Volume 10, Issue 2, 2012

Disenchantment, Enchantment, and Re-Enchantment: Max Weber at the Millennium
Richard Jenkins, Department of Sociological Studies, University of Sheffield, United Kingdom

Without wishing to deny the historical reality of processes of disenchantment, this paper challenges the classic Weberian account of disenchantment as a uni-directional and universalizing tendency of modernity. This argument has a number of stages. (1) Reason and rationalization are distinguished from each other. (2) The historical relationships between modernity, Reason and rationalization are problematized. (3) The scale and scope of rationalization are questioned (it is partial and unsuccessful, almost by definition). (4) Secularization and the "decline of magic" are distinguished from each other. (5) Enchantment and re-enchantment are placed at the heart of modernity. Enchantment and re-enchantment are both distinctively modern and a response to modernity. While disenchantment has been a stimulus to (re)enchantment, enchantment may generate its own disenchantments. The two are opposite sides of one coin. This argument is exemplified by a brief look at the contradictions, alarms and damp squibs of the recent Millennium.

Eceryday Miracles: Results of a Representative Survey in Germany
Ina Schmied Knittel, Department of Cultural Studies and Social Research, Institute of Frontier Areas of Psychology and Mental Health, Freiburg, Germany and Michael Schetsche, Department of Cultural Studies and Social Research, Institute of Frontier Areas of Psychology and Mental Health, Freiburg, Germany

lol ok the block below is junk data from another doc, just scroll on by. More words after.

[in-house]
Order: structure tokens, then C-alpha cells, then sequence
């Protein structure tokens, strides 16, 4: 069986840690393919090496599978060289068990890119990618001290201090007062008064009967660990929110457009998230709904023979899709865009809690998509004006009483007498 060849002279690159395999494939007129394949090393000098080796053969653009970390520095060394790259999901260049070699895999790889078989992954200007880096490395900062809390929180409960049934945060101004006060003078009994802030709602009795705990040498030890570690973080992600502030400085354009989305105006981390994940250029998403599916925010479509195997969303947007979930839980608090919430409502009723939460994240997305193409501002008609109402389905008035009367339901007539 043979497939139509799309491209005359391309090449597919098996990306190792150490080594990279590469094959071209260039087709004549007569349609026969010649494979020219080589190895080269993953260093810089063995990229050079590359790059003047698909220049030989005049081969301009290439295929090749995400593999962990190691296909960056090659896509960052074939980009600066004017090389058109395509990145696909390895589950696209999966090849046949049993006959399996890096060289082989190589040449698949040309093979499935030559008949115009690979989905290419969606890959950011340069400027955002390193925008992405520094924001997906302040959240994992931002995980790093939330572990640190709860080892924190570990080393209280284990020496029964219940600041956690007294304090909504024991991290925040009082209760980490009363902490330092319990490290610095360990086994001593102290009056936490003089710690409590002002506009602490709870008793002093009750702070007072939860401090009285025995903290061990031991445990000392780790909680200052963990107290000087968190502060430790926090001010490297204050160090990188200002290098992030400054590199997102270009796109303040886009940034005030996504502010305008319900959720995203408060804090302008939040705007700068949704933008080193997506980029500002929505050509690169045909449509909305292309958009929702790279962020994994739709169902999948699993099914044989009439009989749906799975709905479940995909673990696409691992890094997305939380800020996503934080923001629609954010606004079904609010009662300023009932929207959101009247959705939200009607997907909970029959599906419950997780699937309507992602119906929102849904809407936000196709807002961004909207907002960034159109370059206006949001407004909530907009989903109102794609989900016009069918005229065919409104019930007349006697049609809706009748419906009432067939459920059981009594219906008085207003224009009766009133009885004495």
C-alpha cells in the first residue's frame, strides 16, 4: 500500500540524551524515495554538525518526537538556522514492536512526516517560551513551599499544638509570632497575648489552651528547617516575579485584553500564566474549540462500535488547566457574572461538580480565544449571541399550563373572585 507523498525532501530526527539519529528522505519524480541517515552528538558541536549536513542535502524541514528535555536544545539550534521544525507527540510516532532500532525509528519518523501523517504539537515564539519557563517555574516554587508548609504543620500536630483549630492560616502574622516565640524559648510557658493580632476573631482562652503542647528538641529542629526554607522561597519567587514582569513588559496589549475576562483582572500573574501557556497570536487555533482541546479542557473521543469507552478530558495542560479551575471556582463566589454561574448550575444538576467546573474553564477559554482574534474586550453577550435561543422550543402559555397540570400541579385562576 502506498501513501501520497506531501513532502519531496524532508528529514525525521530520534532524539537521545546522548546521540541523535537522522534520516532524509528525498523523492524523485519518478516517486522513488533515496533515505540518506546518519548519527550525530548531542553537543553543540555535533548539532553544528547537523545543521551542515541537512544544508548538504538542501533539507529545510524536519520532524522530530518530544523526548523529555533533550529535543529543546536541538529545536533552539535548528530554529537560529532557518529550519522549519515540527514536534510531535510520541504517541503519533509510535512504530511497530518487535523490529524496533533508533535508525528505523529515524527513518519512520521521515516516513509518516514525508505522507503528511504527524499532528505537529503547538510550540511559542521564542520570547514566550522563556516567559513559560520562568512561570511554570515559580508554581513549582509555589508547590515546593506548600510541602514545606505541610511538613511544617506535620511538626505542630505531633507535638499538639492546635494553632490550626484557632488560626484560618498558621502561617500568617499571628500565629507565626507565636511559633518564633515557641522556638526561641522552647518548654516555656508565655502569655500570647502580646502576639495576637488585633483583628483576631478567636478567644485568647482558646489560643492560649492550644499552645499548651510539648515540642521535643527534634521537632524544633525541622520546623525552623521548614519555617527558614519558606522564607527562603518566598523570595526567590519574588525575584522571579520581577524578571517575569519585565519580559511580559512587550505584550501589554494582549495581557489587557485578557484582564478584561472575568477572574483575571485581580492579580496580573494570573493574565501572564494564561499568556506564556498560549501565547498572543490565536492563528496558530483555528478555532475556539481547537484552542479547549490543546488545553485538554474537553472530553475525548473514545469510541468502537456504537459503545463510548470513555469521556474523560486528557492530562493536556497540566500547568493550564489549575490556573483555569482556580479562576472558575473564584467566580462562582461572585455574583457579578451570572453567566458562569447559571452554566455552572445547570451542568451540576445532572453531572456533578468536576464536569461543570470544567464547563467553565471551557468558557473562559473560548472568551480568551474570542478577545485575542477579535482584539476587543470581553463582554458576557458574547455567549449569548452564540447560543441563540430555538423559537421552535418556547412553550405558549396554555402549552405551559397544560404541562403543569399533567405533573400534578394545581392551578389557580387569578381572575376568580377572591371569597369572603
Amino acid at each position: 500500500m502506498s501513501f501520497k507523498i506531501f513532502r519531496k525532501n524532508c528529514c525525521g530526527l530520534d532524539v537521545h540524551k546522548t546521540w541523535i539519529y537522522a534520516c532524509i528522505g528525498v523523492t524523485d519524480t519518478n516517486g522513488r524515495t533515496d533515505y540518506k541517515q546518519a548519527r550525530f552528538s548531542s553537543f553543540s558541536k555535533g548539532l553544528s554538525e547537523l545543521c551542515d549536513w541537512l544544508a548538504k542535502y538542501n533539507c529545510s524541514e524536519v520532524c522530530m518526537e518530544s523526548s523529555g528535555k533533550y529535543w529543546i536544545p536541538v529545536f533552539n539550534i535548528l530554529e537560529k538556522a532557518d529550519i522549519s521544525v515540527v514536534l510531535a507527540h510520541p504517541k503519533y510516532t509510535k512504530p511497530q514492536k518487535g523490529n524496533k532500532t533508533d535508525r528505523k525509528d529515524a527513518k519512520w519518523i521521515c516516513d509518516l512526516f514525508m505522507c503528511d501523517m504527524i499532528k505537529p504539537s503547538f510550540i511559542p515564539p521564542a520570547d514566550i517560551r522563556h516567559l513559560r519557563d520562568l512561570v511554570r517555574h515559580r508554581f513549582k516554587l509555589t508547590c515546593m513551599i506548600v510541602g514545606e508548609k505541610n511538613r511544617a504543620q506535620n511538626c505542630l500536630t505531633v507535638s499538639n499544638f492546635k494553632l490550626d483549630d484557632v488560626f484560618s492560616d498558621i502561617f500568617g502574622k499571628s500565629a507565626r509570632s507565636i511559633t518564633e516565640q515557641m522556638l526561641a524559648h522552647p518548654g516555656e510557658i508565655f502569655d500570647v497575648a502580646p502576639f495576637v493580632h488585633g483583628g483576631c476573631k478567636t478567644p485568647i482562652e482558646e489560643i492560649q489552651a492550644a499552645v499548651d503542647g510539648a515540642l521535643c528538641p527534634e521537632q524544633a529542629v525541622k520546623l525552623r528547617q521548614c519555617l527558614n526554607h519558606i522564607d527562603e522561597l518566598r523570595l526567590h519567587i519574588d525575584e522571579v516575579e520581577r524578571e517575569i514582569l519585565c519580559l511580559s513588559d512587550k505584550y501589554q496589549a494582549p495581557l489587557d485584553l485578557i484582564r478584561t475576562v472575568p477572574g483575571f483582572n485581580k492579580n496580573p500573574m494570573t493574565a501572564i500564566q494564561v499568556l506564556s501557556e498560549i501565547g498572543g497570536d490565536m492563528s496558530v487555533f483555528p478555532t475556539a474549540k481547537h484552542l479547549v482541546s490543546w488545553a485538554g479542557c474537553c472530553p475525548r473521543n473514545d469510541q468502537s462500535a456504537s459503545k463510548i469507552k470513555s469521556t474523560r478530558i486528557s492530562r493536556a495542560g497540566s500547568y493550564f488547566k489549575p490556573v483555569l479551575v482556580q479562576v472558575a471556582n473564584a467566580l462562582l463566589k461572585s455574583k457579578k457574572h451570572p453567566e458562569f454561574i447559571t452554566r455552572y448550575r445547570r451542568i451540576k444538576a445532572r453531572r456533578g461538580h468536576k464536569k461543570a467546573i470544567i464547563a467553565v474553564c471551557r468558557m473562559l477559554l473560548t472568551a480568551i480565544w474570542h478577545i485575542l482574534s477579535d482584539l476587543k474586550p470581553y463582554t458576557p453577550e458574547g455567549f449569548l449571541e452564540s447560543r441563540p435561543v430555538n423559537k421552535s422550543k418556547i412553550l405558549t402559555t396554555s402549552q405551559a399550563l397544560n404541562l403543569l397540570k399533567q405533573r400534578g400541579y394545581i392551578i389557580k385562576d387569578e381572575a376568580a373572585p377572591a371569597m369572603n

This essay introduces the central results of a representative survey which was carried out at the Institut für Grenzgebiete der Psychologie und Psychohygiene in Freiburg. Over 1500 persons of the Federal Republic of Germany were questioned about their attitude towards paranormal phenomena and about personal experiences in this field. The results are surprising: Germans are quite open-minded about paranormal phenomena, and more than half of the people even give an account of personal exceptional experiences. Interestingly, it is primarily young people who believe in the existence of psi phenomena and who are increasingly having personal experiences in this field. Presented are qualitative results, as well as descriptive statistics. In a second interview more than 200 persons were questioned once again, this time in detail, about their personal experiences. It was found that dealing with the paranormal is not seen as problematic at all.

Return Trip: The Re-Enchantment of Psychedelics
Eric Davis, Department of Religiuous Studies, Rice University Houston, USA

The return of clinical psychedelic research offers the opportunity the re-assess the narratives that surround and shape psychoactive substances. Today those narratives increasingly try to reduce drug-induced states of consciousness to brain activity, with the paradox that any attempt at a totalizing neurological account of consciousness must account for the full range of psychedelic phenomena. A situated understanding of this process suggests that reductive explanations are unavoidably woven into holistic "meshworks" of social, psychological, spiritual, and possibly cosmic import.

Uncovering Hidden Representations of Performer's Physical Action in Applied Theater
Ilana Gorban, Goldsmith College, London United Kingdom

This paper proposes a dialogue between applied theater, motor cognition and some current ideas about mental presence in the philosophy of psychology. Firstly, it is suggested that the interplay between neuroscience and theater-making can be expanded in applied theater. Secondly, my understanding of the performer's work on physical action responds to recent research about the psychology of mental presence and the duration of nowness. Thirdly, some central ideas about action representation in the area of motor cognition are transposed to performance-making to discuss a working method with participants of applied theater. Overall, this contribution presents the practice of applied theater as a locus in which participants can become aware of action as a process on the cognitive level.

Last revision: 30 Jan 2013